During a remodel project, our city has determined that our garage is "occupiable space". Disregarding the fact that its where we park our car and have two gas appliances. Because of this definition, we need to add a swing door for egress or add a longer pull cord and make the electric garage door easy to open when there is no power.

For this second option, is there a limit to how much you can pre-load the garage door spring? I plan to hire this out, but still want to learn what my options are.

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    for the information, where in the world are you located ? seems funny that the city has rights to compel you to make such specific changes to your home
    – JB.
    Commented Nov 15, 2023 at 8:14
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    @JB. OP's profile says they're in the Bay Area, CA. No idea how it works there, but I know several EU countries where the applicable authorities have the power to make you all sorts of stuff by means of building code, permits and mandatory inspections. They can even make you tear something down completely if they decide it's unfixably dangerous. I suspect permits are also a thing in the US (or parts thereof), aren't they?
    – TooTea
    Commented Nov 15, 2023 at 10:10
  • What appliances do you have? Maybe it's their presence, and not anything to do with the garage itself, that makes it occupiable in the eyes of the city.
    – chepner
    Commented Nov 16, 2023 at 14:10
  • appliances are tank water heater and central furnace. yes, SF bay area. I don't know yet if the city is just being difficult or if there is precedence for their decision.
    – dabi
    Commented Nov 16, 2023 at 16:52
  • I added some interior garage door handles and borrowed a neighbor's 5yo kid. They were able to open the door halfway where it would balance in an open position. I'm hoping this will be sufficient for the city.
    – dabi
    Commented Nov 16, 2023 at 16:54

4 Answers 4


I have a recollection of being able to open my dad's double-wide garage door at the age of 5-ish, kindergarten, first grade times, to ride my bicycle. So yes it ought to be possible to tension the door so a 5-year-old could open it.

A garage door technician should be able to guide this project. Note: DIY on garage spring doors is very dangerous: leave it to the professionals.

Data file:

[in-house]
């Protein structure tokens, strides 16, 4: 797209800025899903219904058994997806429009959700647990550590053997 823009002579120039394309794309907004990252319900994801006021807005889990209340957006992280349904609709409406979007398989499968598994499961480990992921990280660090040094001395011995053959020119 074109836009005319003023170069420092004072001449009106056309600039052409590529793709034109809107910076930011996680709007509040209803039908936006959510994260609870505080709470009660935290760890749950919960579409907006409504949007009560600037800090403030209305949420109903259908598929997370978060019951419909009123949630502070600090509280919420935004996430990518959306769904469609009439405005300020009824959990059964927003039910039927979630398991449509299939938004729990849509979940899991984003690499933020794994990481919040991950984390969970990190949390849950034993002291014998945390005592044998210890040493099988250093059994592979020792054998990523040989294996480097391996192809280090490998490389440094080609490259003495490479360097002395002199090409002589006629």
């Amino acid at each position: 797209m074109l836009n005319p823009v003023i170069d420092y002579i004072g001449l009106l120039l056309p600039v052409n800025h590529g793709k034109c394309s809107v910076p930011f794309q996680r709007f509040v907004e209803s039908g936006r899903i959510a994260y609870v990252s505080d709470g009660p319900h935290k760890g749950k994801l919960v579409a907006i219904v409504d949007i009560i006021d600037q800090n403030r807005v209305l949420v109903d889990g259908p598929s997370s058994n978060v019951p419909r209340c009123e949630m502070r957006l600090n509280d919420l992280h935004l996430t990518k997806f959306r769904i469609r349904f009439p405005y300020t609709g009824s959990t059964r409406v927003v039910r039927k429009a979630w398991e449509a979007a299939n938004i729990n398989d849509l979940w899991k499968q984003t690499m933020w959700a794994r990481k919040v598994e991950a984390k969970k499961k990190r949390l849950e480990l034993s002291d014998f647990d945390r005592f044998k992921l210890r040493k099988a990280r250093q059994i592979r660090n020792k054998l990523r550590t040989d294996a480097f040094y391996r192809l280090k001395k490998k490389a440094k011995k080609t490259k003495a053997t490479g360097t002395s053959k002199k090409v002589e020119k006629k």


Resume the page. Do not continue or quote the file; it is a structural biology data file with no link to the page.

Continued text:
Your door should be moveable by a small person if it's balanced properly. If the springs are correctly set it'll hold position when halfway open. You could bias toward too loaded so the door opens almost by itself when the door is released. Look into how that's done (safely) for your hardware. With the door closed, disconnect the opener with the trolley release and have at it. This isn't a matter of overloading the springs. They hold the weight of the door regardless, and are up to the task (until they fatigue and break, which does happen). They also weaken with age, so adjustment is likely warranted to reattain balance.

Note that you'll need to extend the pull cord from what the factory provided in order for it to meet your needs. That itself presents a danger, so provide a breakaway mechanism to prevent accidents.

I'm not one to dissuade you from working on your door. There are many things in home improvement and auto repair, for example, that are equally dangerous. Make sure you understand the hazard door springs present and act accordingly.


First, let's get an important matter out of the way: Do not mess with the garage door spring merely to increase ease of opening. It is dangerous, and stores a lot of energy. Winding springs is dangerous. Springs breaking is dangerous. Doors dropping when springs break is dangerous. There are hack laborers who will do this just to get $100 off you. But it throws off door balance completely. Properly sprung, the door will stay anywhere you put it.